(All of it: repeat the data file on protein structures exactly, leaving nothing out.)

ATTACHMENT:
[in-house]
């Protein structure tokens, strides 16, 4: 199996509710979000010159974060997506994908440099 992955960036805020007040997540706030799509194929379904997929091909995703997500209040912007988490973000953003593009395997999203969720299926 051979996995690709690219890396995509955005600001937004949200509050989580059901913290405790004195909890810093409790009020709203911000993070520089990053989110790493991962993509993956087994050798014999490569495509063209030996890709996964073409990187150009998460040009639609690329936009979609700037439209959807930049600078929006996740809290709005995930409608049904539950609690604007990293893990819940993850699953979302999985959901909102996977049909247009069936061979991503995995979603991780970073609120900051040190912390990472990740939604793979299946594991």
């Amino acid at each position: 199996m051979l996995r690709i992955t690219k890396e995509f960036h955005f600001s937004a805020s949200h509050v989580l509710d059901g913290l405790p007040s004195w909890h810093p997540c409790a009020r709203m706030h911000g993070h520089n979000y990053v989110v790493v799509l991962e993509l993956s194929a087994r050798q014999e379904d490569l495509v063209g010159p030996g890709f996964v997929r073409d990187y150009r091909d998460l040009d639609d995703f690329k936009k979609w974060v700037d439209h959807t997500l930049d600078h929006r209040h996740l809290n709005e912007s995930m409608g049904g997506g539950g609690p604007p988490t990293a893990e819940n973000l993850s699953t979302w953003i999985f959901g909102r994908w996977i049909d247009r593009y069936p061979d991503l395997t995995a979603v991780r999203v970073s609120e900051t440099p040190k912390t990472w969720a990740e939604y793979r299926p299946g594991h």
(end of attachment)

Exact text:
[in-house]
């Protein structure tokens, strides 16, 4: 199996509710979000010159974060997506994908440099 992955960036805020007040997540706030799509194929379904997929091909995703997500209040912007988490973000953003593009395997999203969720299926 051979996995690709690219890396995509955005600001937004949200509050989580059901913290405790004195909890810093409790009020709203911000993070520089990053989110790493991962993509993956087994050798014999490569495509063209030996890709996964073409990187150009998460040009639609690329936009979609700037439209959807930049600078929006996740809290709005995930409608049904539950609690604007990293893990819940993850699953979302999985959901909102996977049909247009069936061979991503995995979603991780970073609120900051040190912390990472990740939604793979299946594991």
């Amino acid at each position: 199996m051979l996995r690709i992955t690219k890396e995509f960036h955005f600001s937004a805020s949200h509050v989580l509710d059901g913290l405790p007040s004195w909890h810093p997540c409790a009020r709203m706030h911000g993070h520089n979000y990053v989110v790493v799509l991962e993509l993956s194929a087994r050798q014999e379904d490569l495509v063209g010159p030996g890709f996964v997929r073409d990187y150009r091909d998460l040009d639609d995703f690329k936009k979609w974060v700037d439209h959807t997500l930049d600078h929006r209040h996740l809290n709005e912007s995930m409608g049904g997506g539950g609690p604007p988490t990293a893990e819940n973000l993850s699953t979302w953003i999985f959901g909102r994908w996977i049909d247009r593009y069936p061979d991503l395997t995995a979603v991780r999203v970073s609120e900051t440099p040190k912390t990472w969720a990740e939604y793979r299926p299946g594991h």